If there is one thing you learn quickly in the software industry, it’s that the engineers engaged in architecting, building and developing are overwhelmingly white and male. From niche natural language processing seminars to the largest international conferences like Web Summit in Lisbon, women and ethnic minority coders still occupy less space than their Caucasian male counterparts.
White men are of course more than capable of creating elegant software solutions, so what’s the big issue you might ask? Surely as more women and minorities enter these industries things will level out? The problem is that achieving gender parity in software creation is about far more than fair employment, increasingly it’s being viewed as key to remaining competitive as a software company.
Though science fiction has taught us to think of software as something better than human – logical and incapable of bias – the reality can be quite the opposite. Machine learning requires datasets to train new software products and it is human input that sets the criteria for processing that data. In turn, whether intentionally or not, software can be programmed with inherent bias.
This is a big flaw when we consider the increasing extent to which digital technology is relied upon in a modern democratic society, from banking to the justice system. Once a piece of software has been commissioned, who checks whether an algorithm is approving more men for mortgages or issuing more parking tickets to minorities?
Not only is diversity within a team essential for creating great software products, programmed without bias, it’s essential for tech businesses to thrive as a whole. The more viewpoints you have around the table, the better you will anticipate the needs of a diverse customer base.
Disappointingly, the venture capital industry – the investors who help to fund the growth of technology companies across the globe – is furthering the gender gap by increasingly investing in male founders. According to Fortune, all-male founders received almost $60 billion in venture capital last year compared to under $2bn for female founders. Anyone who argues that women’s ideas simply aren’t as fundable needs to read the 2017 Annual Start-up Report from TINYpulse, just one of a host of studies to find that start-ups with female founders grow faster and achieve stronger overall performance.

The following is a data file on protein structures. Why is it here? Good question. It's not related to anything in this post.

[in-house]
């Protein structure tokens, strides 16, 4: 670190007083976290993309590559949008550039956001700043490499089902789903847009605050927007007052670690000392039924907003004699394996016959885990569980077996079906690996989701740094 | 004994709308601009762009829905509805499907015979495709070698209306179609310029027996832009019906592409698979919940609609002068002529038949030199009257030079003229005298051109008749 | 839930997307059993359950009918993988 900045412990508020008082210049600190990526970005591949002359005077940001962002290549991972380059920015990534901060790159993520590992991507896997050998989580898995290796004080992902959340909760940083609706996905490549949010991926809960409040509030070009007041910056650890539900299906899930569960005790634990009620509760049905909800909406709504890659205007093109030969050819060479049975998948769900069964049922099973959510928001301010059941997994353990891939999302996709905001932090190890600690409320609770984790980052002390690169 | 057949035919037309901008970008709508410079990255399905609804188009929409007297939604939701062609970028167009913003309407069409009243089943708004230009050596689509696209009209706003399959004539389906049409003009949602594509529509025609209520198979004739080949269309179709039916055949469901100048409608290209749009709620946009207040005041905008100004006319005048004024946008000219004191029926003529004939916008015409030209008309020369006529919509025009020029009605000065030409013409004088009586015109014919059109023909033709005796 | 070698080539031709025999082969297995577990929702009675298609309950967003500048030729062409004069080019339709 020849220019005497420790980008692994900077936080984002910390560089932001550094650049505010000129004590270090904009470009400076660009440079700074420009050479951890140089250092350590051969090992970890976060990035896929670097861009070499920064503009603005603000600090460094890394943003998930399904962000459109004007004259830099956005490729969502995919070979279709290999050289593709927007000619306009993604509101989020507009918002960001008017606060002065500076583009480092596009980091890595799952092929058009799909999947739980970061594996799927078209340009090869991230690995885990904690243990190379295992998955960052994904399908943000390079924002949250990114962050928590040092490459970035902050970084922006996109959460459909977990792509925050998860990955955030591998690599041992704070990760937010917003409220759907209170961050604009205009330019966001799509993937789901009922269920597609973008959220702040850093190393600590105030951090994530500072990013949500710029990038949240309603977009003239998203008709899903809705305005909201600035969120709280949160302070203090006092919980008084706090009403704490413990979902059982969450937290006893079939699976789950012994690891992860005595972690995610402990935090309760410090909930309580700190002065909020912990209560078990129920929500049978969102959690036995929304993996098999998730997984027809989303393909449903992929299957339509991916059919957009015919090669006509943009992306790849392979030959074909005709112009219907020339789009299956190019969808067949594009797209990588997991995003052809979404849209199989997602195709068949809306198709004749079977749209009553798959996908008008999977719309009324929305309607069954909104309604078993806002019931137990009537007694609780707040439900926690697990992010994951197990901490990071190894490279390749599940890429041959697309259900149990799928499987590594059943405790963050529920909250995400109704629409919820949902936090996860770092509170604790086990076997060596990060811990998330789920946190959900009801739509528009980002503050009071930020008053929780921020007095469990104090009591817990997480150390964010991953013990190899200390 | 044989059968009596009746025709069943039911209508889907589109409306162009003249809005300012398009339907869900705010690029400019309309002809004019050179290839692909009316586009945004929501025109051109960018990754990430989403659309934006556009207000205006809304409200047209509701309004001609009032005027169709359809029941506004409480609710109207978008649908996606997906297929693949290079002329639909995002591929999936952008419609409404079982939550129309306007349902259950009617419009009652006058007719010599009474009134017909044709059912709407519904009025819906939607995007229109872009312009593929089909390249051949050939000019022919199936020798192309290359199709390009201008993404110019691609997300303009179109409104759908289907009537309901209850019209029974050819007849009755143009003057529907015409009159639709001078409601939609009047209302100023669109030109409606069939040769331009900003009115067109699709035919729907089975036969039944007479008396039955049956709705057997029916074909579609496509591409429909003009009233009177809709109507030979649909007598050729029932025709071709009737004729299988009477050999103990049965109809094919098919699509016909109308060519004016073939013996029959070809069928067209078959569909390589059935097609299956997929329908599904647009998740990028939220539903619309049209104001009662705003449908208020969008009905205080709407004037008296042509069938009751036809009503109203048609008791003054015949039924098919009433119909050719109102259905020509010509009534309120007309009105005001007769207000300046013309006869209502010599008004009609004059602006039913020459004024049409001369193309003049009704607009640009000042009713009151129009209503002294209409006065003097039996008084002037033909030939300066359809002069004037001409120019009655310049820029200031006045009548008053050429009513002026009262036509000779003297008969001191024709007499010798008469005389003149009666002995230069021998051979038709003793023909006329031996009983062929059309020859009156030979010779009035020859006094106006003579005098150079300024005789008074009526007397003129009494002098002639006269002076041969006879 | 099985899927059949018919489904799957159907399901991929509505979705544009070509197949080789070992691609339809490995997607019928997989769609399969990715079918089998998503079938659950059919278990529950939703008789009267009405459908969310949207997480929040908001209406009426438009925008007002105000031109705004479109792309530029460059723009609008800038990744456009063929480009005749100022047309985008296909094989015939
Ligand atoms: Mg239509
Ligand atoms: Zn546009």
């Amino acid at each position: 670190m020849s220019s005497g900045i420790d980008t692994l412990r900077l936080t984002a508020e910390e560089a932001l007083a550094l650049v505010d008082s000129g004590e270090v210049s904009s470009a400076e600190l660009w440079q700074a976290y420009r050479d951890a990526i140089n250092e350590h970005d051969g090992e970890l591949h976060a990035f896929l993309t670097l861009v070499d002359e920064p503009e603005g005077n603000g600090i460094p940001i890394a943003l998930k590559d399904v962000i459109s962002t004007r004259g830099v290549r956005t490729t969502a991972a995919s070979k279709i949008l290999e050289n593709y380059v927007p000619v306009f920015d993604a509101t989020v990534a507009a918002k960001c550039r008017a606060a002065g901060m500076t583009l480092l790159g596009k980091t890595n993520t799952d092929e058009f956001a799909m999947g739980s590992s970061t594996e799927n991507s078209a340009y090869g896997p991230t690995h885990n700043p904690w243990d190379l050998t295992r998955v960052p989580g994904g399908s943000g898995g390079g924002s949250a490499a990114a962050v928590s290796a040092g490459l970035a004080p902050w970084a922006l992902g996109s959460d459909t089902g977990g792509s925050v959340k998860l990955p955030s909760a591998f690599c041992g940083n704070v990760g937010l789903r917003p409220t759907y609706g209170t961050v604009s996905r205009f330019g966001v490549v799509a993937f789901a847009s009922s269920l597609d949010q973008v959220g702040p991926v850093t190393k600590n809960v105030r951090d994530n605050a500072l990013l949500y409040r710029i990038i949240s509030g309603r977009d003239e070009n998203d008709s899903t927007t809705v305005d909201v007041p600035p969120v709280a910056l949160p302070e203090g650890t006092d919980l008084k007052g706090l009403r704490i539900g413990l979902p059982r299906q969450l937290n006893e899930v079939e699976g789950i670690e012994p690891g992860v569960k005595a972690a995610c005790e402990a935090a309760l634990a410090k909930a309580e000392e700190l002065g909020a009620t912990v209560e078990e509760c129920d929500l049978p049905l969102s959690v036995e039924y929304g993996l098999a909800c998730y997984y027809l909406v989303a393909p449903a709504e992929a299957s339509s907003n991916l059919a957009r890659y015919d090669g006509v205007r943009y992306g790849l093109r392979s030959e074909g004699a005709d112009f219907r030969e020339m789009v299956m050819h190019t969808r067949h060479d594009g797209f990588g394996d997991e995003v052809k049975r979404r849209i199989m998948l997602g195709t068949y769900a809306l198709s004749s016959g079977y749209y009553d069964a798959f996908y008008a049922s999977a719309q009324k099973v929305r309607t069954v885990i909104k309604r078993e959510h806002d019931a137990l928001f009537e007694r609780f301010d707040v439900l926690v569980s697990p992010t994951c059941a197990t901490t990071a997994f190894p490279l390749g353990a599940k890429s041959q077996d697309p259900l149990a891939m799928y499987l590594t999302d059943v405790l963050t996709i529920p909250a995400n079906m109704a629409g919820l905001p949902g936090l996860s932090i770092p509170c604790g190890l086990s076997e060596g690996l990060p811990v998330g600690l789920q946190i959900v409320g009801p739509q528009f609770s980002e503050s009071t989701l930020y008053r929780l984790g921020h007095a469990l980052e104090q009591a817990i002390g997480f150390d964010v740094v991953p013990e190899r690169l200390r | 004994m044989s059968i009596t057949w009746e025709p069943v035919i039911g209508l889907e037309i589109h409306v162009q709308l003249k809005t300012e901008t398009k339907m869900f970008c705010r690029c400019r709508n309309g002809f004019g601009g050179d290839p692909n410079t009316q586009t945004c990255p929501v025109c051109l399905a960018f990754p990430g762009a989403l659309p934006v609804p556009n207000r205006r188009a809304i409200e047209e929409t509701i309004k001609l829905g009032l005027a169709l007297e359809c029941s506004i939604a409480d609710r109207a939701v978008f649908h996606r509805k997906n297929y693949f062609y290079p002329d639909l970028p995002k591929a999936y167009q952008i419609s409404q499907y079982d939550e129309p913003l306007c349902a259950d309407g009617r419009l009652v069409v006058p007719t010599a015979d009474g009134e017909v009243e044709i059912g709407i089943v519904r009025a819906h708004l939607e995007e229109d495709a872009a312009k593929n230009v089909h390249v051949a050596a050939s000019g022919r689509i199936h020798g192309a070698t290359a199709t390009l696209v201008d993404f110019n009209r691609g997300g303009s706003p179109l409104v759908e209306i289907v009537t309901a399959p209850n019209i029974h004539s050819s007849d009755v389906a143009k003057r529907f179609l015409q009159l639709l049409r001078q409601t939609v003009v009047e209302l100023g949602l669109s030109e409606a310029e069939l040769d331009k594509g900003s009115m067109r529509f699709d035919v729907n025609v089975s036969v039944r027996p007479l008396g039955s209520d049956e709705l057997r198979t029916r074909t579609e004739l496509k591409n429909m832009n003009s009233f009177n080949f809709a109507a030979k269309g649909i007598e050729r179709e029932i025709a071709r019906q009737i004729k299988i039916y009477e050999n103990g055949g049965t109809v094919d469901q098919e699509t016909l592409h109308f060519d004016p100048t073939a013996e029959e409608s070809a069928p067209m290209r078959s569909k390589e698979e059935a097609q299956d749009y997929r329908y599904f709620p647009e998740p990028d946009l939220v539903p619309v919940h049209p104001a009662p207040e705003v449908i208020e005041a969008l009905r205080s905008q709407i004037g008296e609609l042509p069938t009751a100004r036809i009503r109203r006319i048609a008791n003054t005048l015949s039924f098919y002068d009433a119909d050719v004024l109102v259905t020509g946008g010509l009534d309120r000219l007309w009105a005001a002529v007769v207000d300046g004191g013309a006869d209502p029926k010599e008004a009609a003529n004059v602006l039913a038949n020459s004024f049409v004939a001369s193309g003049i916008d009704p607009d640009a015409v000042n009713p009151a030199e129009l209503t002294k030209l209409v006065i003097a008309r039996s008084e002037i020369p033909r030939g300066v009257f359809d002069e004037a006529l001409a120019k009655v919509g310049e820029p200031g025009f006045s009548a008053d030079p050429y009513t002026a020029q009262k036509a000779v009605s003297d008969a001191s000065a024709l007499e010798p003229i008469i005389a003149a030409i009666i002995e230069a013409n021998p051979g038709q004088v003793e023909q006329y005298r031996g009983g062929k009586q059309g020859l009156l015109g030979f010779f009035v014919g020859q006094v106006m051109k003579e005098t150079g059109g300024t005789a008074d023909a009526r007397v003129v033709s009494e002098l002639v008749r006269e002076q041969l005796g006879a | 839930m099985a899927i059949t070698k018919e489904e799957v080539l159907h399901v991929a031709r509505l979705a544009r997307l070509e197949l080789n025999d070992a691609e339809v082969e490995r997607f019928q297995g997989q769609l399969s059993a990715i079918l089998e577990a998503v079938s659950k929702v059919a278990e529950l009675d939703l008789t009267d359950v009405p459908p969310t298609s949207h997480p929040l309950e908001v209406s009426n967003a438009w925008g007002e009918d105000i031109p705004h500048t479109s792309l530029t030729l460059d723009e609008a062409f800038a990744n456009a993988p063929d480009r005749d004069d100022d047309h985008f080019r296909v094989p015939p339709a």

There is reason to be optimistic however. Organisations like smartSTEMs, Stemettes, CodeClan and Girl Geek Scotland are getting more girls and young women excited about careers in coding and governments have realised that we won’t be in a position to compete with economic giants like China without more women making significant contributions to key industries like artificial intelligence and robotics.
I was recently talking to Svea Miesch, a research and policy manager at ScotlandIS, who, to have “more power over her data”, opted to take part in a coding and data science course with Edinburgh startup Legible Data. Svea said: “I think more girls and women would be interested in coding and digital tech if they had a better idea of the things it allows them to do, not least to work in a dynamic and creative way.”
The Scottish tech industry is forecast to expand more than twice as fast as the overall economy by 2024, yet we’ll need far more women to “eat, sleep, STEM” if we want to fill 12,800 jobs a year with the 4,400 men and women currently graduating in computer sciences annually. Like Svea, the majority of female graduates in the digital technology sector come from a non-tech background, yet many girls of school age, their parents and teachers, are unaware of the career opportunities in tech or how to go about gaining coding skills. If we address this awareness gap, hopefully the gender gap will start to close too.
Laura Westring is a communications and community manager with Amiqus and FutureX